Question about 1988 Pontiac Bonneville

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Transmission fluid & radiator fluid keeps getting low. know approx. where leak is, drivers side front on inside of front tire. would a leak in radiator cause trans. fluid to leak also from radiator? was told that trans. fluid and radiator fluid circulate together.have had repairs on lines (3) to radiator, still leaking, do not think it leaks when car is running, have had seal replaced also. do i look to radiator repair for solving problem?

Posted by trece1952 on


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Antifreeze and transmission fluid don't run together any ware, but are both cooled by the transmission. There are coils inside the radiator that the transmission fluid runs through to be cooled. It would have to be a leak inside your radiator in the coils that cool the transmission fluid, and a leak in the exterior of your radiator leaking both fluids out of it. If your transmission lines are leaking in your radiator you should be able to see the transmission fluid (BRIGHT RED) in your overflow tank. Also the puddle under your car should be a red and green mixture kind of going everywhere. If they are to different leaks then you would be looking for a transmission leak and a coolant leak. Also check your oil and make sure that you don't see anything unusual looking about it. If you find that you have transmission fluid in your radiator I would contact whom ever replaced the lines for you, they should have been able to see this was the problem. Good luck hope this helps you narrow it down to the actual problem, if you have more questions reply to this post I will try to assist you further.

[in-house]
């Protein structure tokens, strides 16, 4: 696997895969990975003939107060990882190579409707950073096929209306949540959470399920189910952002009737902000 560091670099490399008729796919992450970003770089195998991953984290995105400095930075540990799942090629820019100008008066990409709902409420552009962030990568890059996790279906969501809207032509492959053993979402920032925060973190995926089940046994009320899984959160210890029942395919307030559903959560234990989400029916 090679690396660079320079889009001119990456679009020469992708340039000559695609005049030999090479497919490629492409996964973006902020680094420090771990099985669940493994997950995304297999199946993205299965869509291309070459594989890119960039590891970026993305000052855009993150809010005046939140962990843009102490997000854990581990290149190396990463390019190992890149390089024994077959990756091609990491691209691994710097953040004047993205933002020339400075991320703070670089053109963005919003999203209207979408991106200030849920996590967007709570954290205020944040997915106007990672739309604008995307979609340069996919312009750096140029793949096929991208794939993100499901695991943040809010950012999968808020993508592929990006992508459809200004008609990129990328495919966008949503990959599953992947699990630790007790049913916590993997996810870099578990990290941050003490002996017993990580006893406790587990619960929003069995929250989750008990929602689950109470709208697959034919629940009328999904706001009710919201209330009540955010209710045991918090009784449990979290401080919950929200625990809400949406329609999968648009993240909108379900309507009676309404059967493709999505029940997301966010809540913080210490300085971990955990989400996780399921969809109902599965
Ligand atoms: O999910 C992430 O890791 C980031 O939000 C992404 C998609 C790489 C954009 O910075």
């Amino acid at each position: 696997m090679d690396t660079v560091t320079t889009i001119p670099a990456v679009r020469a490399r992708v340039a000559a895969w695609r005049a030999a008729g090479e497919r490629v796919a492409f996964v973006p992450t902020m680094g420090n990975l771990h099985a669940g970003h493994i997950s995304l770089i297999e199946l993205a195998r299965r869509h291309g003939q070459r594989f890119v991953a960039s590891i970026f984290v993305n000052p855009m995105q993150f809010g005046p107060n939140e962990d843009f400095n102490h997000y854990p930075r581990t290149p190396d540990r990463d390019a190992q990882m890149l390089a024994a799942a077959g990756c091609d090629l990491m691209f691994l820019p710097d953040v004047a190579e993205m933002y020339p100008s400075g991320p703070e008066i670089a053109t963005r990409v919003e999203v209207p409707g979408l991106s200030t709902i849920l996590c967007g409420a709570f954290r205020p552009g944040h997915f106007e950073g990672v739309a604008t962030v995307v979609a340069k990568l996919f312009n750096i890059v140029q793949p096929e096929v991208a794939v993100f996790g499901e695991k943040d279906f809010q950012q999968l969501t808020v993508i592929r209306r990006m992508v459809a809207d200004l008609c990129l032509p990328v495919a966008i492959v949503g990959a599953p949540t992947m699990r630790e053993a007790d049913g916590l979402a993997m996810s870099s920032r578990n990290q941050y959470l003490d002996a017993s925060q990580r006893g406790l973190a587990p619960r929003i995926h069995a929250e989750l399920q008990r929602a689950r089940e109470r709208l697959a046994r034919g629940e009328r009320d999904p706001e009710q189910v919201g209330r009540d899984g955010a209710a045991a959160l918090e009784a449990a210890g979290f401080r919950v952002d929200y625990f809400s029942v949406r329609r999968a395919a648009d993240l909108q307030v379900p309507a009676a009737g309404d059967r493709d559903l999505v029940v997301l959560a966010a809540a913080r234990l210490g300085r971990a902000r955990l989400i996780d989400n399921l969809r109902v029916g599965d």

Posted on May 25, 2011



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Your transmission fluid runs to your cooling system to cool the transmission oil. So, in answer to your question, one of the two transmission lines (one in, bottom and one out, top) could be leaking from the cooling system.

Bring your vehicle in for a cooling system pressure check. Another thing to keep in mind when inspecting leaks is that where you see the leak may not necessarily be where the leak is from. While the leak will drip down, the wind from when you're driving will splatter the leak all over the under-carriage of your vehicle making it look like leaks are happening where they in fact, are not.

Posted on May 25, 2011


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